7 Previous WMAP 5 yr CMB maps
The data released by the WMAP team was extensively analysed. Delabrouille et al. (2009, hereafter DCLBFG) discuss the different methods applied to extract the CMB signal in detail.
The WMAP team has extracted ``internal linear combination'' (ILC) maps, simply obtained by a summation of the 5 frequency maps (after reduction of the resolution of the maps to 1 deg). The weights for each map are determined by minimizing the total variance of the output map. The sky is divided into 12 areas, in which the weights are estimated independently. The KQ75 mask, used in this investigation, is contained within Area 0. A basic problem with the ILC method is that it does not take the known variations of the spectral shapes and the relative contributions of the different foreground components into account. Due to the statistical properties of the ILC map, the WMAP team does not recommend using it for cosmological investigations.
Only Tegmark et al. (2003, hereafter TOH) and DCLBFG have produced CMB maps with an angular resolution close to resolution of the best, W, channel. TOH developed a variant of the ILC method in the spherical harmonic domain, in which the weights are allowed to vary as a function of the multipole l. The weights are computed in 9 independent areas on the sky. The method was developed by means of the WMAP 1 yr maps and the WMAP 5 yr maps have been analysed with the same method and made available at http://space.mit.edu/home/tegmark/cleaned5yr.map.fits.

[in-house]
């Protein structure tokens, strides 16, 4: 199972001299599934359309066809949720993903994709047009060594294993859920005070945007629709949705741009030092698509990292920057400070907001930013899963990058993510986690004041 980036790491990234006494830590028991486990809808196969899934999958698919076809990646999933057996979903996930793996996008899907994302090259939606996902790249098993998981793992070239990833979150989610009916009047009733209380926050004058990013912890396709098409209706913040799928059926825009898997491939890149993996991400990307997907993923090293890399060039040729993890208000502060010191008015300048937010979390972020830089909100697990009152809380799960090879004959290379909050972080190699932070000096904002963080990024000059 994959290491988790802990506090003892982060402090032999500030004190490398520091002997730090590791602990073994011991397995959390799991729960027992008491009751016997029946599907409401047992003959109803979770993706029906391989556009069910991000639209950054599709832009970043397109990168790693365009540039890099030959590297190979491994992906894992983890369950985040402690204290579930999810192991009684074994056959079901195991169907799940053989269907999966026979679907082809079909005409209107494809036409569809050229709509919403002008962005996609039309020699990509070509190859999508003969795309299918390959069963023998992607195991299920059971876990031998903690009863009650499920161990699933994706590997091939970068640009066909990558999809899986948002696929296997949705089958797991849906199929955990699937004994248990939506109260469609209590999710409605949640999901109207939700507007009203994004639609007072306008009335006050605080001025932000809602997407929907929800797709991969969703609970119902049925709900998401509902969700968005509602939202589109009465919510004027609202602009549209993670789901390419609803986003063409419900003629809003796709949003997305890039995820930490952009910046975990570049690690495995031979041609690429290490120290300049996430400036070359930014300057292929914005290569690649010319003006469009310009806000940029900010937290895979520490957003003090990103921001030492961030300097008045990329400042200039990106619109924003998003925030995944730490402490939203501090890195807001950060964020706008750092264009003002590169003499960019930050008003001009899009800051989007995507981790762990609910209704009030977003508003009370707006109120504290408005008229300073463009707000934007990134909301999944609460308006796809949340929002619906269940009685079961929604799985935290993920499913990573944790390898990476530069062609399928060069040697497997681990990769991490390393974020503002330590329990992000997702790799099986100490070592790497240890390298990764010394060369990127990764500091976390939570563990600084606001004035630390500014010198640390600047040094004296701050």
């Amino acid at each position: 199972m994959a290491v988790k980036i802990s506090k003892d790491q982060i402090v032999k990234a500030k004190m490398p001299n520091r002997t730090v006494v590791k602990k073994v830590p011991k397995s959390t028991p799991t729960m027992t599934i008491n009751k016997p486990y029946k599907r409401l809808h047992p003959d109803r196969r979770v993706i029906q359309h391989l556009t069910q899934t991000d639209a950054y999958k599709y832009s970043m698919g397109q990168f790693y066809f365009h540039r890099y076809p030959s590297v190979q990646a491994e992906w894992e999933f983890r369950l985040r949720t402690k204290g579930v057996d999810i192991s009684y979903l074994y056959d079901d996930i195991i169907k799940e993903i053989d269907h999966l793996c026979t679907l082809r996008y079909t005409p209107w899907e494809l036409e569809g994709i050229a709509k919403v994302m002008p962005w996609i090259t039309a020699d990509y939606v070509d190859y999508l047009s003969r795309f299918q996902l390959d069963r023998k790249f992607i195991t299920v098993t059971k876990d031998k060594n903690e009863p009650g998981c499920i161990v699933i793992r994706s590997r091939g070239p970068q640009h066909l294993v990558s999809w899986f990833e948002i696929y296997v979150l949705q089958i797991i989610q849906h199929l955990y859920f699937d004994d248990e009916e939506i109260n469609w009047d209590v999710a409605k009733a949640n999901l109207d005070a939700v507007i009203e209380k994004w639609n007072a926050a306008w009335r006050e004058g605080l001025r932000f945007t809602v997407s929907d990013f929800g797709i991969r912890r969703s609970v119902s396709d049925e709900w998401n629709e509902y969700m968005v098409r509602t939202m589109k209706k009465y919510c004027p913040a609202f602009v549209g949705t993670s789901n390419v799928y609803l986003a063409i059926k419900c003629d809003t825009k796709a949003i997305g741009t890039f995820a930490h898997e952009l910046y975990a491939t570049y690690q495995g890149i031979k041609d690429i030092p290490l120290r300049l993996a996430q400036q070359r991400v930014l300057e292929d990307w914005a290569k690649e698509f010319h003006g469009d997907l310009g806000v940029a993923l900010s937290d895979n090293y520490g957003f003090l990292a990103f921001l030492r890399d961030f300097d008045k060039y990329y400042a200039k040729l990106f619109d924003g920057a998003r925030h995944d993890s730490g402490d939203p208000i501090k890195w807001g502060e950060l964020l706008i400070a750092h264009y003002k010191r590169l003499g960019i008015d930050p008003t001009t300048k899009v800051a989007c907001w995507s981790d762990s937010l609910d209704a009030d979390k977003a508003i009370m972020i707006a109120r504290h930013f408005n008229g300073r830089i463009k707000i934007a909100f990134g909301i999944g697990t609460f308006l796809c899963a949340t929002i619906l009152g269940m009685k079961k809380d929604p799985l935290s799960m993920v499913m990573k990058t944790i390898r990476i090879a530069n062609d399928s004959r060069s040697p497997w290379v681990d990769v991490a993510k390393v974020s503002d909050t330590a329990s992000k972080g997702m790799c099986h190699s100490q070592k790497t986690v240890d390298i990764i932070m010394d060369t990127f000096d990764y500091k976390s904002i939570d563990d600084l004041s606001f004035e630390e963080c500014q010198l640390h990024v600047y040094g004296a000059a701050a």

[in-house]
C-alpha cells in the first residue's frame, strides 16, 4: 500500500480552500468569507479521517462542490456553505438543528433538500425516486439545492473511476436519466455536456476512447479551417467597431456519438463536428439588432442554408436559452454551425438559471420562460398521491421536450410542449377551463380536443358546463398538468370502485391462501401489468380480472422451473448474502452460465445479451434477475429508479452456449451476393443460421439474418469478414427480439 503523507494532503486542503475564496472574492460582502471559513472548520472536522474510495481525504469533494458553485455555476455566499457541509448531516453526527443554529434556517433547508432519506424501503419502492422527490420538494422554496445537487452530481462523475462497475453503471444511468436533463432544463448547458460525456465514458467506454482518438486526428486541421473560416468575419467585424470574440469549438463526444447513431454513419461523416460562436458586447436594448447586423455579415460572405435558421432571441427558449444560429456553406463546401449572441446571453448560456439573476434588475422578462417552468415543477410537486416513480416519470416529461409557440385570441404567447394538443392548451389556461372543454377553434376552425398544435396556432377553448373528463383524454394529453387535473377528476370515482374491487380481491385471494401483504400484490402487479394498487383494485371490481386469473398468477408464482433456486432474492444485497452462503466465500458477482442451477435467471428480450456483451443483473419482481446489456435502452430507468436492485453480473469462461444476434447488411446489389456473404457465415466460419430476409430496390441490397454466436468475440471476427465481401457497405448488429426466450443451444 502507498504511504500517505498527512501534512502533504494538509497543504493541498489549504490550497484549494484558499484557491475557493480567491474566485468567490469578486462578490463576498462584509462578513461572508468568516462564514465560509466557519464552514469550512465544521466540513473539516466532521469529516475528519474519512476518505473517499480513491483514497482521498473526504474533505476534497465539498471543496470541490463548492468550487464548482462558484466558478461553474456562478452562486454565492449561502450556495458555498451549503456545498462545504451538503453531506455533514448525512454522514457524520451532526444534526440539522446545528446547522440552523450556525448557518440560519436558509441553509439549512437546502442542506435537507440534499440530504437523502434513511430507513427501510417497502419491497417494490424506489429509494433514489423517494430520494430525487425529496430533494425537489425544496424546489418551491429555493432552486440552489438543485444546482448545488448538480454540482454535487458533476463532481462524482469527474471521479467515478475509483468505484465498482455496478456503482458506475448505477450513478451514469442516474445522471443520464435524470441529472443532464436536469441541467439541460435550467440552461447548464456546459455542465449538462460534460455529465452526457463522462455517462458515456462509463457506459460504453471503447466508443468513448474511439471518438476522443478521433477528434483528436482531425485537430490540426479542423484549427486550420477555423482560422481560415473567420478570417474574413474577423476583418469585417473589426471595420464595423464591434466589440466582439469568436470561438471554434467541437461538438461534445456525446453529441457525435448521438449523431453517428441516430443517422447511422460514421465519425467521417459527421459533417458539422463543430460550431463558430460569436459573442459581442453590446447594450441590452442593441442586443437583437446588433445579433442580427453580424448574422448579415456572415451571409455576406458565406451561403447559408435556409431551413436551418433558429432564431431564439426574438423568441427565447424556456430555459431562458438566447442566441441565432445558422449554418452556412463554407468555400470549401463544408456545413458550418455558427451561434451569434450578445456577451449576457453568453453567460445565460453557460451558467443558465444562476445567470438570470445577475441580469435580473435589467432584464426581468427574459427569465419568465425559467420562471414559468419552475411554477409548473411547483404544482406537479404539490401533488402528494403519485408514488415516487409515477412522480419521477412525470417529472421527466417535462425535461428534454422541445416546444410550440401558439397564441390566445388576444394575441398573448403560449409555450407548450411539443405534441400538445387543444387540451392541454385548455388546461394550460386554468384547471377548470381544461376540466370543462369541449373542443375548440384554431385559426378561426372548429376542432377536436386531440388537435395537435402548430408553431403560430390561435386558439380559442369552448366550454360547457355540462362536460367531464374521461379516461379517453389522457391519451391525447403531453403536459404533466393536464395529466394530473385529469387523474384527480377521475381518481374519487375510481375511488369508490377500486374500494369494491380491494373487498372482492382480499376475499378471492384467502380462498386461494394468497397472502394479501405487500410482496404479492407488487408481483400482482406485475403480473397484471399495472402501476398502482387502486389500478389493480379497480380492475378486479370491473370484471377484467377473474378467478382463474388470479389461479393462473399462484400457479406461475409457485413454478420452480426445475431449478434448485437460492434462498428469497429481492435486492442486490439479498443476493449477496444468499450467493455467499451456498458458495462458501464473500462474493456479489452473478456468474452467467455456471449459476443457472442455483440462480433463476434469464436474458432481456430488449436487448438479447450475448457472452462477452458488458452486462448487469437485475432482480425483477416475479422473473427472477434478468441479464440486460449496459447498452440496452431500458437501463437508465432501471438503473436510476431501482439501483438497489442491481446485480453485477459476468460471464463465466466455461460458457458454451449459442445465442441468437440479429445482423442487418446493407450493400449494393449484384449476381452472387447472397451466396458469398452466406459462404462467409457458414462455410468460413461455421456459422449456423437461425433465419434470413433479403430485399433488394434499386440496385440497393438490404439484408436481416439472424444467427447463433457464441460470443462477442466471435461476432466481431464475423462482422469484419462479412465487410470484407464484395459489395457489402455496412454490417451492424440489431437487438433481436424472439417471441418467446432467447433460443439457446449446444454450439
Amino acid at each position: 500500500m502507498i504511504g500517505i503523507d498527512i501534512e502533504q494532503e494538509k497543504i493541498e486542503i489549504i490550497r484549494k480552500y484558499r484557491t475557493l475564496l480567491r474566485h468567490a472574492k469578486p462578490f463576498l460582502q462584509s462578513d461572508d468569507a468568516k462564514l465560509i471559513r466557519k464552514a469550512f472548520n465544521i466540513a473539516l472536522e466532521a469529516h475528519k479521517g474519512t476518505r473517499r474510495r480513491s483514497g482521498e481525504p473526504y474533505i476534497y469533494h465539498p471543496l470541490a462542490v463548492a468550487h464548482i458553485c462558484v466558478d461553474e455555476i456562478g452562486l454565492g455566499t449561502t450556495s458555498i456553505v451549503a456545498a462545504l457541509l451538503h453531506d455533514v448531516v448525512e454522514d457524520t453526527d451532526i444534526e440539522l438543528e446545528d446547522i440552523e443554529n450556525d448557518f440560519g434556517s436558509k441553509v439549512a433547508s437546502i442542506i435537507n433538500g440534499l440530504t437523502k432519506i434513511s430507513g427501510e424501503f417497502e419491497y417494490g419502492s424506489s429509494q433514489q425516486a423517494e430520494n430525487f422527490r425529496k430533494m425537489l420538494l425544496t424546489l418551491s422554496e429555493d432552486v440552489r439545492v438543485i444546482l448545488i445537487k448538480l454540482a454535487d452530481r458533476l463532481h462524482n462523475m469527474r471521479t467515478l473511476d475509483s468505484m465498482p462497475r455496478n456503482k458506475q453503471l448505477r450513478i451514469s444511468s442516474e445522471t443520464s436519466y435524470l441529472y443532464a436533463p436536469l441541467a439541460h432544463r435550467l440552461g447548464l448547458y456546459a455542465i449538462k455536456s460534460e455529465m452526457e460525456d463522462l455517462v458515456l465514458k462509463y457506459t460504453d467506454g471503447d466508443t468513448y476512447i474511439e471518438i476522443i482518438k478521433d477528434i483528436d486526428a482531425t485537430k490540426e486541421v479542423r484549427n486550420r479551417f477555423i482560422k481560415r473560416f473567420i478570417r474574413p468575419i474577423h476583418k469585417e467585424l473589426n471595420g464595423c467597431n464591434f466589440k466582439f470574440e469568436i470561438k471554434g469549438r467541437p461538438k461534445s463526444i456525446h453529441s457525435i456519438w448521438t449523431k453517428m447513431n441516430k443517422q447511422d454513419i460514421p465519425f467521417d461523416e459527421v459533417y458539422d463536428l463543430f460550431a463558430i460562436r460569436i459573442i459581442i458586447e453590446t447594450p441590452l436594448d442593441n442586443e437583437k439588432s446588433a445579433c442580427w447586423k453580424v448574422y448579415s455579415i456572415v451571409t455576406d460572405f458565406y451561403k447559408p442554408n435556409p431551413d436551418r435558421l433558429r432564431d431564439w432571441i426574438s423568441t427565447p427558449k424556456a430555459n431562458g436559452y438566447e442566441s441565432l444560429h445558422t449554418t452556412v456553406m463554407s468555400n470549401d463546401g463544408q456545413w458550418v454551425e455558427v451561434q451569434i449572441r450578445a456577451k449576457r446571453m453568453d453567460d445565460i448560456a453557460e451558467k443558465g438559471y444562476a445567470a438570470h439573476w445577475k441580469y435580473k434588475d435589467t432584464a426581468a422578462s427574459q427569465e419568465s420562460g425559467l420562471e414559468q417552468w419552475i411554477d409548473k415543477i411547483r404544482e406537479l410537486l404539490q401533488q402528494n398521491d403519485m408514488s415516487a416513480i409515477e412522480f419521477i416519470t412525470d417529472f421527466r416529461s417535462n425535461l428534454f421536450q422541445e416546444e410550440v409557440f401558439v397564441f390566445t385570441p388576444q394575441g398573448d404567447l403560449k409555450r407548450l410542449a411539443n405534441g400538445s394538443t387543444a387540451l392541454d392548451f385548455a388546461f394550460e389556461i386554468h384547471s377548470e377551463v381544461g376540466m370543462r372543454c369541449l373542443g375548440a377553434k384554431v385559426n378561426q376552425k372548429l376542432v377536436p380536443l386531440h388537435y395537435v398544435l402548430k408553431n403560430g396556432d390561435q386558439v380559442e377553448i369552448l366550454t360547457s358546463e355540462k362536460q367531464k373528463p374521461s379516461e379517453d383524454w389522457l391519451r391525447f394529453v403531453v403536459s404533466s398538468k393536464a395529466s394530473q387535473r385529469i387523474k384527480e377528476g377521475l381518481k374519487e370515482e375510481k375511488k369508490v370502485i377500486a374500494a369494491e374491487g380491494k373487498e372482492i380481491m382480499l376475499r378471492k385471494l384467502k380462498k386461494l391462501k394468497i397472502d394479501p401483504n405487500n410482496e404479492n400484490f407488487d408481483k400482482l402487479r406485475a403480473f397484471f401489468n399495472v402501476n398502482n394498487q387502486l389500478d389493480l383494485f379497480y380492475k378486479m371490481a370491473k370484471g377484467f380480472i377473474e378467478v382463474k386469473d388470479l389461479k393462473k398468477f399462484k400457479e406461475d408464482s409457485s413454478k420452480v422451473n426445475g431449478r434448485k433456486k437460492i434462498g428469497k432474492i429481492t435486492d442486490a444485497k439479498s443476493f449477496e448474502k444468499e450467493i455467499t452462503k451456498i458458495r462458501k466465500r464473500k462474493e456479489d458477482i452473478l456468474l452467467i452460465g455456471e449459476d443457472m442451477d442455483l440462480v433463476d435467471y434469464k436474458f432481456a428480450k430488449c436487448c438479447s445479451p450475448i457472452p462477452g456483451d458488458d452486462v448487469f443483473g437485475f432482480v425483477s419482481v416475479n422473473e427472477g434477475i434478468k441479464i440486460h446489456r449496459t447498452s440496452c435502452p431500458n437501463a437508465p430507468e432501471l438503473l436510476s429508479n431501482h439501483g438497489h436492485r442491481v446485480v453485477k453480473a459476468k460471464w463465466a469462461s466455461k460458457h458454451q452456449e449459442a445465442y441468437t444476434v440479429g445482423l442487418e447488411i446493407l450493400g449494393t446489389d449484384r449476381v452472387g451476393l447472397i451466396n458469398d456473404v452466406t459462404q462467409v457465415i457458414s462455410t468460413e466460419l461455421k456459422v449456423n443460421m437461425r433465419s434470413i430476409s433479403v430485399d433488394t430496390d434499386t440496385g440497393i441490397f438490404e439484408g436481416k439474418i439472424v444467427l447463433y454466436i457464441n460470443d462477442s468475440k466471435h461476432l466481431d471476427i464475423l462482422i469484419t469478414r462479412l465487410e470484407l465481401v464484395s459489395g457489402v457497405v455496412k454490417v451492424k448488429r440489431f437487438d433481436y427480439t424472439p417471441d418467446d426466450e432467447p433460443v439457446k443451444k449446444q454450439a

The DCLBFG team developed a variant of the ILC method exploiting the properties of needlet functions (Narcowich et al. 2006). These functions are both localized in the spherical harmonic domain and in the spatial domain. They incorporated the IRAS IRIS 100 m map in the analysis (MivilleDeschênes & Lagache 2005). All WMAP maps are deconvolved to the resolution of the W channel, which, of course, has increased the noise in the maps with poorer angular resolution.
DCLBFG used maps produced with the PSM simulation package to check the level of systematic errors in their CMB map. In their Fig. 4 they give the residual map: some structures are seen but are difficult to quantify since the colour scale of the map covers 600 K.
The DCLBFG ILC map has been taken from http://www.apc.uniparis7.fr/APC.CS/Recherche/Adamis/cmb.wmapen.php
Figure 6: The residual map of the neural network fitting of a typical map derived from the NNforeground + CMB model (units: K). The green area covering the inner part of the Milky Way is the WMAP KQ75 mask = 0. The map contains no systematic errors outside this area and the resolution of the map is HEALPix nside = 128.